The Sustainability Revolution

nuevo horizonte, guatemala — Nothing particularly remarkable strikes a visitor stepping off the bus and into the small village of Nuevo Horizonte in northern Guatemala. Clustered along a flat stretch of highway slicing through cleared rainforest, it appears to be a typical collection of cinder-block houses and dirt streets frequented by children and chickens — at first.

But soon, even an obtuse observer such as myself, strolling past the tightly clustered houses surrounded by fruit trees and flowers, notices something is missing. The streets are nearly devoid of trash as well as the advertising so ubiquitous throughout Latin America. Nor are there any cars other than a small pickup parked in the plaza. There are no police here. Even the dogs look healthy and content, a quality that seems to pervade the human population as well. Little more than a grassy field, the plaza hosts a community center where a lively meeting is taking place, a youth center where a teenager is giving a haircut to a younger boy, and a plain cinder-block church. Nearby a large mural depicts four women guerrilla leaders.

In 1954, a U.S.-initiated coup that overthrew the elected president of Guatemala served as the catalyst to a thirty-six-year civil war that pitted a succession of military dictatorships against leftist political organizations. The Guatemalan government’s response to community organizing was to label the opposition as “Communist” and send in the army. During the 1980s, the government began targeting the rural Mayan people, burning fields, razing entire villages, massacring men, women, and children, and assassinating priests. After years of suffering political oppression, economic injustice, and racial violence, many of the Mayan farmers organized an armed resistance movement using the jungles as a base. Finally, in 1996, the peace accords between the rebels and the government ended the war and provided an opportunity for the revolutionaries to continue their efforts, but without their guns.

Tono Figuero, a quiet, serious man in his late forties, introduces me to this cooperative community founded ten years ago. Hundreds of displaced refugees and former guerrillas came together and found an old ranch that had been cleared and burned. Arriving with nothing but the rags on their backs, they began to forge a community based upon their revolutionary principles of social equality and communal land ownership. Viewing machismo as a form of oppression, women had assumed positions of leadership in the resistance; one of those women guerrillas is now president of the co-op.

While each family owns their house and farm plot, the co-op retains ownership of pasturelands, the forest, the lake, and plantations of pine, pineapple, and lime trees. The co-op provides free day care, primary and secondary education, adult vocational training, and operates a pharmacy and clinic, charging as little as twelve cents per visit. Nuevo Horizonte also maintains two pickups and a minivan for anyone’s use.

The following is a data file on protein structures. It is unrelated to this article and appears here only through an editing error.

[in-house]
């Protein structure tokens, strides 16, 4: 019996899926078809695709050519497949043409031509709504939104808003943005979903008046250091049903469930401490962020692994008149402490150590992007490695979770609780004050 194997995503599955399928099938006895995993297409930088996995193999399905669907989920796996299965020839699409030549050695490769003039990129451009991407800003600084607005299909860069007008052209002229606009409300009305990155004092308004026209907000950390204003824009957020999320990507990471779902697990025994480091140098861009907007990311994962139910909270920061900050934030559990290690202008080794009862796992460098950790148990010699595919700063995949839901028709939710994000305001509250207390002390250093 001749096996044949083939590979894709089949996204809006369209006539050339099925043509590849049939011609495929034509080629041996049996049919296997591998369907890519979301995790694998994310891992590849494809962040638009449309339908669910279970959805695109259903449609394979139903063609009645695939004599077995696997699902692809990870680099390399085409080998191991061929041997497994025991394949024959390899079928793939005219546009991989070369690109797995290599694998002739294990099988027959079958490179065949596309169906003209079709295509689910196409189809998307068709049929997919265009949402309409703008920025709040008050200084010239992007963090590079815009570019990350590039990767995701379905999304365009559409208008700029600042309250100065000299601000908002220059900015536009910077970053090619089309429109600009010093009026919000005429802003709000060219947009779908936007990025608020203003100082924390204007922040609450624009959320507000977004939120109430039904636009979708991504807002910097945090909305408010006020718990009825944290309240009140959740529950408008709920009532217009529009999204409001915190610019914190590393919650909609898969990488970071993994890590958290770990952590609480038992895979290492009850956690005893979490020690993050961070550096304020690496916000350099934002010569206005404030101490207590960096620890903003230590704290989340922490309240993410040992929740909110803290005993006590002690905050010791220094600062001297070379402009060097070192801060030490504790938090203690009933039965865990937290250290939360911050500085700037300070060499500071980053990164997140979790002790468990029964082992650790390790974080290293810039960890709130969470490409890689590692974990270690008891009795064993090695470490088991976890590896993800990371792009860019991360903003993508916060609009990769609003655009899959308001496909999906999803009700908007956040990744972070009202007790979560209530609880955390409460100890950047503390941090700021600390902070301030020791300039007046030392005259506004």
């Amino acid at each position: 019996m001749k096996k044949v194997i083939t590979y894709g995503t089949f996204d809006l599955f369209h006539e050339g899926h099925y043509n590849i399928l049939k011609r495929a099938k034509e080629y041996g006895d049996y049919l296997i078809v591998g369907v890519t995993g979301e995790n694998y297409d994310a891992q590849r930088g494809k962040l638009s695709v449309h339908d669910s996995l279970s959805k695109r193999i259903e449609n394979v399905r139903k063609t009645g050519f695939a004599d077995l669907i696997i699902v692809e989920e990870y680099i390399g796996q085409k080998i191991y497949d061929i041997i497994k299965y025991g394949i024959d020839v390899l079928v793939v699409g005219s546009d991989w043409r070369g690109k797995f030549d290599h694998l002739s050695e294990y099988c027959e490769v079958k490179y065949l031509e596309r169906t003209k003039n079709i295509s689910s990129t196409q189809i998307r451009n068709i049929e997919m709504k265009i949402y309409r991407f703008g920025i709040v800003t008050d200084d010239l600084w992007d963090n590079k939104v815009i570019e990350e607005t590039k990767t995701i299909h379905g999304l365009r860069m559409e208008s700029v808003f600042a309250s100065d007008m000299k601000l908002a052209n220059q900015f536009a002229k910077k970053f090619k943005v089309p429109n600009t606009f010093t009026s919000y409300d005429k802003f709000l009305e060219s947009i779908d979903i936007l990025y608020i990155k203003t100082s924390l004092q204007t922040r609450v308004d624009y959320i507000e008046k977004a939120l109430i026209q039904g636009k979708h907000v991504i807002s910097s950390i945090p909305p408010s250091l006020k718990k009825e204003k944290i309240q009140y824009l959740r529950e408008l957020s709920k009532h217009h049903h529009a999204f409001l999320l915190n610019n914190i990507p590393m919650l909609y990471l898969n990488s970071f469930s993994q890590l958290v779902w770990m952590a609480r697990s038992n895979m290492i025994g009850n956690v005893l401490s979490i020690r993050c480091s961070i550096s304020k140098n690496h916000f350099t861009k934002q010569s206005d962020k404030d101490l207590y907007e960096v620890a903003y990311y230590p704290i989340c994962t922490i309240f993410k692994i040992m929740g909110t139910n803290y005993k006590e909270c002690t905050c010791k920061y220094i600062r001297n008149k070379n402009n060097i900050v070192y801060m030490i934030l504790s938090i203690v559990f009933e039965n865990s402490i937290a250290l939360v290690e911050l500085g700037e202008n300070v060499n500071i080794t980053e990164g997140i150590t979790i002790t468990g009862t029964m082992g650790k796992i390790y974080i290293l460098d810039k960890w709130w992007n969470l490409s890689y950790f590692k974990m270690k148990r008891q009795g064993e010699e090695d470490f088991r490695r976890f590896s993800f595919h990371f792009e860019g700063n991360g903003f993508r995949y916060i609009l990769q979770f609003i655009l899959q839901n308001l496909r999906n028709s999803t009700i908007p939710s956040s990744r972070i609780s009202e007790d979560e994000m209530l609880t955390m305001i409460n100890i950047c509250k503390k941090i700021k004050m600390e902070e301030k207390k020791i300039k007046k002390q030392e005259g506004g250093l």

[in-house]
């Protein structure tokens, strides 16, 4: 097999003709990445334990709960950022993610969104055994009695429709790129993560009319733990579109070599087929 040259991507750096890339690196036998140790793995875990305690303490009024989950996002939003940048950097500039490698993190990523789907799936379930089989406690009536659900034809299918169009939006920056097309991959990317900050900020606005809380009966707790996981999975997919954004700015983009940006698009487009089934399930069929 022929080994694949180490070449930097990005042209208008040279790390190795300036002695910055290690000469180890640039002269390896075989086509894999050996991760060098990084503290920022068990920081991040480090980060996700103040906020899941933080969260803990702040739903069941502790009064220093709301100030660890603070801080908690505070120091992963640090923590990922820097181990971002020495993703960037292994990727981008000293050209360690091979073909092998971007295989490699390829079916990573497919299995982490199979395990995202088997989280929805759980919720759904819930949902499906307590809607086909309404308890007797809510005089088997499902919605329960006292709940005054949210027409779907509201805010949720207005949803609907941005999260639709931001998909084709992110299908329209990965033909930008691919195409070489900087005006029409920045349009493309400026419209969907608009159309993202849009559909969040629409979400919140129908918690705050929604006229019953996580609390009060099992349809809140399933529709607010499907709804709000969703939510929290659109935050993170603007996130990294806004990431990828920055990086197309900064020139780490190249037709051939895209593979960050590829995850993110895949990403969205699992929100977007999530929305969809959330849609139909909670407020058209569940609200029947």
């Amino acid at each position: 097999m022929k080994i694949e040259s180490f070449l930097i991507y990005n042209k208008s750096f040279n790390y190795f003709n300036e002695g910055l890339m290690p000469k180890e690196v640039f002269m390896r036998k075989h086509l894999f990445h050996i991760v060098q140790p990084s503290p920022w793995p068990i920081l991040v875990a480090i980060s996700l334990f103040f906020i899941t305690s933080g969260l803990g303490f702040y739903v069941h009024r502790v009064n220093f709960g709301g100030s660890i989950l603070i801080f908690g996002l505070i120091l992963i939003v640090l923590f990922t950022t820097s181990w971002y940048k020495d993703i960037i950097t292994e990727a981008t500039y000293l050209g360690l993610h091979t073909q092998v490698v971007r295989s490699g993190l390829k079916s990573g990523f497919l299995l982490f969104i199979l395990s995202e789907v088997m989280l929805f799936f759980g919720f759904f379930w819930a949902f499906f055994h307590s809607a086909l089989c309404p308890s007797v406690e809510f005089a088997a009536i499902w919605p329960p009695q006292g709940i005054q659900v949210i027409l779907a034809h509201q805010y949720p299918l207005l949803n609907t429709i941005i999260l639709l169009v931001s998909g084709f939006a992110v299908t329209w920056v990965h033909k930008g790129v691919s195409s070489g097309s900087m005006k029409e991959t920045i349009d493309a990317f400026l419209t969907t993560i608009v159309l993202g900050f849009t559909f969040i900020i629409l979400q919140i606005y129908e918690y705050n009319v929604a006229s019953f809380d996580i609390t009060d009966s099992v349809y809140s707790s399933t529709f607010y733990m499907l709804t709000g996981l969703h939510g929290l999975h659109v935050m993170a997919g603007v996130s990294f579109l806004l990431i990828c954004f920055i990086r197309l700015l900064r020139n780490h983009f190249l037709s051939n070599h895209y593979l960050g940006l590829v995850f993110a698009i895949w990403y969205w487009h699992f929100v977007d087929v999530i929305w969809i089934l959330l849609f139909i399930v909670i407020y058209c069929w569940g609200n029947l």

The co-op’s explicit economic goal is to provide alternatives to the Central American Free Trade Agreement and demonstrate how communities can be less vulnerable to the negative effects of globalization. To this end, the co-op provides low-interest microfinancing. To encourage collective enterprises, the loans’ interest rates drop with every partner who joins. The community now boasts a welding shop and two corn mills, and maintains its own seed bank to counter efforts by corporations to control crop production.

The residents of Nuevo Horizonte seem particularly proud of their efforts to preserve a small, 250-acre chunk of intact rainforest. When the ex-guerrillas arrived ten years ago, they quickly recognized this remnant for both its ecological value in preventing siltation of the local lake, as well as its historical and cultural significance. Flashing a grin, Juan, a villager in his seventies, leads us into the forest. Every few hundred yards he stops and points out an edible palm, fruit, or nut tree. “Es historico,” he insists, because it provided food during “la epoca guerrilla.” One palm yields cooking oil, and another tree produces nuts that can be roasted and ground into flour. The jungle served as the guerrillas’ home for many years, providing food, shelter, and safety, and it is doing so again.

The revolution of Nuevo Horizonte is no longer being fought with guns, but with education, sustainability, and the integrity of the natural and human community. “The fight is not over,” Tono says.

In the face of climate change and energy challenges, what creative ways are you finding to forge healthy and durable lives and communities? Send submissions — five hundred words or fewer — to Orion, 187 Main Street, Great Barrington, MA 01230, or via {encode=”” title=”e-mail”}. Submissions become property of Orion.


  1. I wonder if outsiders can invest in the microfinancing?

    (The link to the co-op’s web site isn’t working for me.)

  2. I think it’s ridiculous that the western governments and the IMF and World Bank keep wasting billions of dollars to try and make the Third World into instant modern capitalist economies when we should be creating self-sustaining cultures like this.

  3. I was actually thinking of trying the whole self-sustaining thing myself. a few things i have considered to help with things like energy costs are like earthen houses to save on heat/AC, solar generators/windmills/etc. for energy production, and i have also been experimenting on small scale on how to catch rainwater and redistribute it through vertically planted crops to save on the use of a pump or anything, but that one is proving tricky. any other suggestions?

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